Ukraine crisis: David Cameron pushes for fracking to lessen reliance on Russian oil


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Indy Politics

David Cameron insisted that fracking would start this year as he argued that Britain was obliged because of the Ukraine crisis to press ahead with plans to drill for shale gas.

The emergency triggered by the annexation of Crimea should be a “wake-up call” over the need for Europe to become less reliant on Russian gas supplies, he said.

But environmental groups accused the Prime Minister of exploiting the emergency to press ahead with the controversial technique.

Mr Cameron forecast that some shale gas wells would be “up and running” by the end of this year and insisted that enthusiasm for fracking as an alternative energy source would grow once it had begun.

The process involves releasing gas trapped in shale deep underground by blasting a mixture of sand, water and chemicals into rock at high pressure.

The British Geological Survey has estimated there could be 1,300trn cubic feet of shale gas underneath wide stretches of the United Kingdom.

Supporters, who include Conservative ministers, argue that fracking has the potential to drive down energy prices and boost the economy by tapping into the reserves.

However, critics say that fracking can contaminate the water supply and create environmental harm including earth tremors.

Mr Cameron's comments, following the Nuclear Security Summit in The Hague, reflects growing concern that European leaders are limited in the pressure they can put on Moscow because of their dependence on Russia for supplies of gas. Officials believe Britain can learn from the speed with which the United States has embraced fracking.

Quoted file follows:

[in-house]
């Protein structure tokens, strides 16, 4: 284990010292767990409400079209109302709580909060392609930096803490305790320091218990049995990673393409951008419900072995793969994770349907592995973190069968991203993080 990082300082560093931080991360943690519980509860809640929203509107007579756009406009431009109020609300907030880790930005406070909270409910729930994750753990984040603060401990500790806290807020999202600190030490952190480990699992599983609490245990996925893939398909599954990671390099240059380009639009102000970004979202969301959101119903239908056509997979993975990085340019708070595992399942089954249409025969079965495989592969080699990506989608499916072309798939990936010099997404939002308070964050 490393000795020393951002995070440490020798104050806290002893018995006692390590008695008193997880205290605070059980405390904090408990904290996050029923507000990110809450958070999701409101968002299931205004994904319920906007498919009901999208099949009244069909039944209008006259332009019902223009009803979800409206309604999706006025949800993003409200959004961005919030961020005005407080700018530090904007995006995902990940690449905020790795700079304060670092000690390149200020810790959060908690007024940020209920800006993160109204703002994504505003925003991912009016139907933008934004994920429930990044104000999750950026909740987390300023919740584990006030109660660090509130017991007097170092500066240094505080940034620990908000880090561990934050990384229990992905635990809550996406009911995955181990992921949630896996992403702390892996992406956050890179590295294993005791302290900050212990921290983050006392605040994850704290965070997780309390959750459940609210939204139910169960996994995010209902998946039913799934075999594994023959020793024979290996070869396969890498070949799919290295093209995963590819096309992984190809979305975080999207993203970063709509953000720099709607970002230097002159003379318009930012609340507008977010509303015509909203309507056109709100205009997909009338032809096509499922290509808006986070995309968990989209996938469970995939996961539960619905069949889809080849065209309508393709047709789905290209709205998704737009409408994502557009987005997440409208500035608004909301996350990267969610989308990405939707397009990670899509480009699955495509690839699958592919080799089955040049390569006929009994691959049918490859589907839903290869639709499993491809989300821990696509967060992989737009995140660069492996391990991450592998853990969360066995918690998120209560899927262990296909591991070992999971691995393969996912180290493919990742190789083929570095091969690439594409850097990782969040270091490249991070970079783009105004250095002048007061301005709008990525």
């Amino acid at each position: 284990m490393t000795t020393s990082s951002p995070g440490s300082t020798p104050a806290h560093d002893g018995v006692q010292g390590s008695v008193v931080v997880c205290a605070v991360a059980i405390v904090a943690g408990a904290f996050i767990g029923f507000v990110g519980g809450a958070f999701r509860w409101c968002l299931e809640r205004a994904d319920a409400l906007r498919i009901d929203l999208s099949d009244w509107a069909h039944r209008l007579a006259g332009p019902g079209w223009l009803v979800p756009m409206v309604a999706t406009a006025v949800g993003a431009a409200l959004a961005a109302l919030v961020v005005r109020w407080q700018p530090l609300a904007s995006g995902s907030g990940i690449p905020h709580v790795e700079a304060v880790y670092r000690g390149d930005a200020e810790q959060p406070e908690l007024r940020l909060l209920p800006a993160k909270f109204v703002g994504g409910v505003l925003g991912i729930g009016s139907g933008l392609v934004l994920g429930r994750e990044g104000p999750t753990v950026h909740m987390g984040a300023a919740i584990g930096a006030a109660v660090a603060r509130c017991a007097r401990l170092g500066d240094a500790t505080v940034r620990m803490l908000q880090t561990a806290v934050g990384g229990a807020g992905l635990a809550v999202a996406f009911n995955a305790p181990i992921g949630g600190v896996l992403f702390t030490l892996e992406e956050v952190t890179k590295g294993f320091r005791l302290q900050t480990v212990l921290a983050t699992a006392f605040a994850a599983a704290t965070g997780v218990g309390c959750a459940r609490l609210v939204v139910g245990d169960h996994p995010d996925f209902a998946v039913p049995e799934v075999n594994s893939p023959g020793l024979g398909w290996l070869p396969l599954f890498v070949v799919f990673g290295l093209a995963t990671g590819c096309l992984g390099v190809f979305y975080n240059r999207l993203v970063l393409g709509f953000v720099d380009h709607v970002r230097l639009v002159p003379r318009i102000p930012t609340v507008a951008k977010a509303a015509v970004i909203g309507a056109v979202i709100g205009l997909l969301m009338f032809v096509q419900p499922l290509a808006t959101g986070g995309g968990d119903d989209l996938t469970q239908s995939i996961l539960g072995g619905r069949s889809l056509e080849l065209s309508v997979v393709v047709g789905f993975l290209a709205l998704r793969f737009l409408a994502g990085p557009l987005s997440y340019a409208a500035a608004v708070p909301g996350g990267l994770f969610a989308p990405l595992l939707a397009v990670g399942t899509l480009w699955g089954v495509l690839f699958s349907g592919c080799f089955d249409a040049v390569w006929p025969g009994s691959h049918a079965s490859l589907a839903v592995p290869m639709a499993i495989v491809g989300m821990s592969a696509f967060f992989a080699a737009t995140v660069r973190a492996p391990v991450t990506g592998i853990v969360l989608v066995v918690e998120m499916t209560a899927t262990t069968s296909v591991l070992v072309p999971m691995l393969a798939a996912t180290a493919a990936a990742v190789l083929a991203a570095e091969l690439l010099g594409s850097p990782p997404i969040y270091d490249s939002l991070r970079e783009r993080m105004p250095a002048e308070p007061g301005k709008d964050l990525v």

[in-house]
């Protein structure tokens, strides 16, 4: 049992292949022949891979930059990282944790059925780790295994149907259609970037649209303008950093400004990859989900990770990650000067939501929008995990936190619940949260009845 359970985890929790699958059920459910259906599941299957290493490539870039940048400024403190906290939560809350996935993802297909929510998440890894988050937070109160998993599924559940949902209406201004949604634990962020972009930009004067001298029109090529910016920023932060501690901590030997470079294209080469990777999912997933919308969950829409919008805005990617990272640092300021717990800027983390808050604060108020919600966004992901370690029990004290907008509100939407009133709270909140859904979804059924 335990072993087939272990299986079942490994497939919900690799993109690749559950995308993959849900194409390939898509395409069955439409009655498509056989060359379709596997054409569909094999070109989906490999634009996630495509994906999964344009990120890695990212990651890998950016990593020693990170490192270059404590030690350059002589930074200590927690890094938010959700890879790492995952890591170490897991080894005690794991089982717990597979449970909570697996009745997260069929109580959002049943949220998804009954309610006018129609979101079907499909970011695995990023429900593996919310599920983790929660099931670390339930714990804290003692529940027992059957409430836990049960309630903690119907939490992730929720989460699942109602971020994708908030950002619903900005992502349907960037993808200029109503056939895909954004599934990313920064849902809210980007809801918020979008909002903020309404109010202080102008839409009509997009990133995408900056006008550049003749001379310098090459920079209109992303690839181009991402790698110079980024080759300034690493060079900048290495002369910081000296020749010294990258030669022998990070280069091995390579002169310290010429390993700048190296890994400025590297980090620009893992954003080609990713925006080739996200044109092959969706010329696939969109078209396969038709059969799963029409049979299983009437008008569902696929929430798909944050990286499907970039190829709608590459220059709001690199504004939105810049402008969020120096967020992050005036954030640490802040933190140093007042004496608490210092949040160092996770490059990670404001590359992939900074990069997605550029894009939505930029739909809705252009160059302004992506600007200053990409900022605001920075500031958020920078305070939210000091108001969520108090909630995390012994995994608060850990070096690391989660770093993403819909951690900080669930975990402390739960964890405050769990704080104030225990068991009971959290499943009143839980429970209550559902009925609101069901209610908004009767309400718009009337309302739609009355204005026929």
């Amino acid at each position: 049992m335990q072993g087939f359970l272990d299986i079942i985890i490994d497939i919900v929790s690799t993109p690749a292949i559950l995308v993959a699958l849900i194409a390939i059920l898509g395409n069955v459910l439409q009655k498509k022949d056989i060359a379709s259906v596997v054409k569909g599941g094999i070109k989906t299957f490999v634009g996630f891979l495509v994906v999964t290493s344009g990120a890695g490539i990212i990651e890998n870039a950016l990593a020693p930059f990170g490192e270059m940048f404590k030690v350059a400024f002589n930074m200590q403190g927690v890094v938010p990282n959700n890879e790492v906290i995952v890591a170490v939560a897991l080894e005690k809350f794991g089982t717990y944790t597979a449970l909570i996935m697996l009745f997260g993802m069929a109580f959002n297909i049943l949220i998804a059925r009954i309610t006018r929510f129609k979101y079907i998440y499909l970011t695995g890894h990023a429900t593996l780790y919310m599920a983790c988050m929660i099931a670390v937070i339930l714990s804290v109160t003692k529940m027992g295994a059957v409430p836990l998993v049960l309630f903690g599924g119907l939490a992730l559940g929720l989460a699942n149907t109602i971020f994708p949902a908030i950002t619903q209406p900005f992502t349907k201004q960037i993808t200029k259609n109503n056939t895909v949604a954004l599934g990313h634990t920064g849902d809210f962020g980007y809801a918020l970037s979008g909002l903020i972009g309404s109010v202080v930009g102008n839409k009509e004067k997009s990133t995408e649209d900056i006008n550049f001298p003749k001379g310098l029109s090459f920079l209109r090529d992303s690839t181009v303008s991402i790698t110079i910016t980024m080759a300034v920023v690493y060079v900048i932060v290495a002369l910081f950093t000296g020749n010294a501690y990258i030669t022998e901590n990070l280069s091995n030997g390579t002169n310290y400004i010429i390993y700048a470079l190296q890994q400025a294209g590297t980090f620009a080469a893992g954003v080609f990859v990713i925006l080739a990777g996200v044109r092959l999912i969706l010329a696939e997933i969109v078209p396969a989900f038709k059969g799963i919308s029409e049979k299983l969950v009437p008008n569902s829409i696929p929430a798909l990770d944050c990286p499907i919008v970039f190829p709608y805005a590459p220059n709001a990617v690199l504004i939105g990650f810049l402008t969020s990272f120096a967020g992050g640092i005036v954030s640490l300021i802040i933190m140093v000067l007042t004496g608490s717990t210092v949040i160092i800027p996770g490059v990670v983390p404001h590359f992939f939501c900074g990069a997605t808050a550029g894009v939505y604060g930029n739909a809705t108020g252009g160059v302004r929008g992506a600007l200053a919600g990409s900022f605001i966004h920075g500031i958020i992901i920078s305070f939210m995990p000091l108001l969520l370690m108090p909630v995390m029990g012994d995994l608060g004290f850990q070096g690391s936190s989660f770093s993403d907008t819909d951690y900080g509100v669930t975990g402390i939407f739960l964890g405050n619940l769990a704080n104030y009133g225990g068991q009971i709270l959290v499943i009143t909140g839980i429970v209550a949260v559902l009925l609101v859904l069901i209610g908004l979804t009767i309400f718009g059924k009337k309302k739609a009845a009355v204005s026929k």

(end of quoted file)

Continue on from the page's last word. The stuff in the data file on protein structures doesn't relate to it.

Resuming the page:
The Prime Minister said: “Why has it taken so long in the UK and Europe as compared to the US? We can ponder that or alternatively we can just do what this Government is doing which is to roll up the sleeves, simplify the process, make the permissions easier, getting on with some wells moving.”

He argued: “There's a lack of understanding about the nature of what actually happens and how much it has in common with the ways that we extract gas in the world today.”

Mr Cameron said he believed that it was Europe's duty to become more energy-dependent, including through the development of fracking.

“I think something positive should come out of this for Europe, which is to take a long hard look at its energy resilience.”

But Caroline Lucas, the Green MP, said: “Britain hardly imports any gas from Russia, and while the PM is right to raise the importance of energy self-sufficiency, he is utterly misguided if he thinks fracking is the way to get it.”

Lawrence Carter, Greenpeace's UK energy campaigner, said: “This is a cynical attempt by the Prime Minister to exploit the Ukraine crisis to force through his unpopular plans for fracking in the face of growing public opposition.”

He said: “The most pragmatic and sensible way of boosting our energy security is to massively reduce the amount of energy we waste, while also investing in tried and tested clean energy technologies.”

Tony Bosworth, Friends of the Earth energy campaigner, said: “Shale gas has been hugely over-hyped, threatens local communities and is unlikely to come on stream in any quantity until the 2020s at the earliest, making it the wrong response to the current crisis in the Ukraine.”